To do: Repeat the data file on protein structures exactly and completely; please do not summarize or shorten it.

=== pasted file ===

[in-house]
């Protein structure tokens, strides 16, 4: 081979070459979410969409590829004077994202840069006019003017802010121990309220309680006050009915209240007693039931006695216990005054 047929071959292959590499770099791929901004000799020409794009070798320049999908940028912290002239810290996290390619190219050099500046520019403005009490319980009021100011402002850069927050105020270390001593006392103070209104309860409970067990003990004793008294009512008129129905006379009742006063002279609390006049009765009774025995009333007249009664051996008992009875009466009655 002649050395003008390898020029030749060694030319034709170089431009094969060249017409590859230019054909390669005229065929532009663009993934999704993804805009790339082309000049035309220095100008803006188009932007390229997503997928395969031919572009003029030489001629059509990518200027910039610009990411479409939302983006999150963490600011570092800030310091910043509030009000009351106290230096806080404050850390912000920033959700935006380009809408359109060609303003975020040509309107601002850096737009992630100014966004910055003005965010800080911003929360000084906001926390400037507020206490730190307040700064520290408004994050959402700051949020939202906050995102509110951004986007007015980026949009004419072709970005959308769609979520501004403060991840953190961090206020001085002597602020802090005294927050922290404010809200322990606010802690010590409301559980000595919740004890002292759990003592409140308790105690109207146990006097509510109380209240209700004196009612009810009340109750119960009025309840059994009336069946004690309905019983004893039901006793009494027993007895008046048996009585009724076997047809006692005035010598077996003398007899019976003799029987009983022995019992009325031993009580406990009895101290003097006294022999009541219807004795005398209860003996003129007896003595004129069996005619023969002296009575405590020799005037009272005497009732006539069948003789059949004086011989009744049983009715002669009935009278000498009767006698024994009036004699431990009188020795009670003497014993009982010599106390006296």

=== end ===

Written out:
[in-house]
């Protein structure tokens, strides 16, 4: 081979070459979410969409590829004077994202840069006019003017802010121990309220309680006050009915209240007693039931006695216990005054 047929071959292959590499770099791929901004000799020409794009070798320049999908940028912290002239810290996290390619190219050099500046520019403005009490319980009021100011402002850069927050105020270390001593006392103070209104309860409970067990003990004793008294009512008129129905006379009742006063002279609390006049009765009774025995009333007249009664051996008992009875009466009655 002649050395003008390898020029030749060694030319034709170089431009094969060249017409590859230019054909390669005229065929532009663009993934999704993804805009790339082309000049035309220095100008803006188009932007390229997503997928395969031919572009003029030489001629059509990518200027910039610009990411479409939302983006999150963490600011570092800030310091910043509030009000009351106290230096806080404050850390912000920033959700935006380009809408359109060609303003975020040509309107601002850096737009992630100014966004910055003005965010800080911003929360000084906001926390400037507020206490730190307040700064520290408004994050959402700051949020939202906050995102509110951004986007007015980026949009004419072709970005959308769609979520501004403060991840953190961090206020001085002597602020802090005294927050922290404010809200322990606010802690010590409301559980000595919740004890002292759990003592409140308790105690109207146990006097509510109380209240209700004196009612009810009340109750119960009025309840059994009336069946004690309905019983004893039901006793009494027993007895008046048996009585009724076997047809006692005035010598077996003398007899019976003799029987009983022995019992009325031993009580406990009895101290003097006294022999009541219807004795005398209860003996003129007896003595004129069996005619023969002296009575405590020799005037009272005497009732006539069948003789059949004086011989009744049983009715002669009935009278000498009767006698024994009036004699431990009188020795009670003497014993009982010599106390006296």